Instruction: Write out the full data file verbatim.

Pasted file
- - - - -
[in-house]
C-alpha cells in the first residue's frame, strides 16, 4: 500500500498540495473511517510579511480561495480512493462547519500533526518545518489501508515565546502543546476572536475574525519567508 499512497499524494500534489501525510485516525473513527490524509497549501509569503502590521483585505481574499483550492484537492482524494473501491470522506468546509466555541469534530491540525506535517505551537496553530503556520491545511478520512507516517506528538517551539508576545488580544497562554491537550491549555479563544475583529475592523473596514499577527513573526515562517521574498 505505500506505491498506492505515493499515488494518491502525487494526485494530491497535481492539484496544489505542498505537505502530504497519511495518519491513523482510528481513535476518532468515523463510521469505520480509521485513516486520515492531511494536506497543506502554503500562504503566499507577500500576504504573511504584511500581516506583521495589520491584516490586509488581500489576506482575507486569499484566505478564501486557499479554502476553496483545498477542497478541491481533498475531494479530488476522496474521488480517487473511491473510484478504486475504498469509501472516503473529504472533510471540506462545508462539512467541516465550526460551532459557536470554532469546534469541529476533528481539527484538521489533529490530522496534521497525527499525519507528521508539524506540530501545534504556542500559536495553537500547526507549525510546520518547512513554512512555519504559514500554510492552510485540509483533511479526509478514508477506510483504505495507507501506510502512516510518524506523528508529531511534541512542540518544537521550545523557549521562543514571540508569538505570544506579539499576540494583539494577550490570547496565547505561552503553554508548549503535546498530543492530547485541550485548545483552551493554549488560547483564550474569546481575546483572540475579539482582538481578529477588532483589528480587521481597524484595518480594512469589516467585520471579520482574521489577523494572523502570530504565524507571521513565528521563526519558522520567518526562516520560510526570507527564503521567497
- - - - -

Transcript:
[in-house]
C-alpha cells in the first residue's frame, strides 16, 4: 500500500498540495473511517510579511480561495480512493462547519500533526518545518489501508515565546502543546476572536475574525519567508 499512497499524494500534489501525510485516525473513527490524509497549501509569503502590521483585505481574499483550492484537492482524494473501491470522506468546509466555541469534530491540525506535517505551537496553530503556520491545511478520512507516517506528538517551539508576545488580544497562554491537550491549555479563544475583529475592523473596514499577527513573526515562517521574498 505505500506505491498506492505515493499515488494518491502525487494526485494530491497535481492539484496544489505542498505537505502530504497519511495518519491513523482510528481513535476518532468515523463510521469505520480509521485513516486520515492531511494536506497543506502554503500562504503566499507577500500576504504573511504584511500581516506583521495589520491584516490586509488581500489576506482575507486569499484566505478564501486557499479554502476553496483545498477542497478541491481533498475531494479530488476522496474521488480517487473511491473510484478504486475504498469509501472516503473529504472533510471540506462545508462539512467541516465550526460551532459557536470554532469546534469541529476533528481539527484538521489533529490530522496534521497525527499525519507528521508539524506540530501545534504556542500559536495553537500547526507549525510546520518547512513554512512555519504559514500554510492552510485540509483533511479526509478514508477506510483504505495507507501506510502512516510518524506523528508529531511534541512542540518544537521550545523557549521562543514571540508569538505570544506579539499576540494583539494577550490570547496565547505561552503553554508548549503535546498530543492530547485541550485548545483552551493554549488560547483564550474569546481575546483572540475579539482582538481578529477588532483589528480587521481597524484595518480594512469589516467585520471579520482574521489577523494572523502570530504565524507571521513565528521563526519558522520567518526562516520560510526570507527564503521567497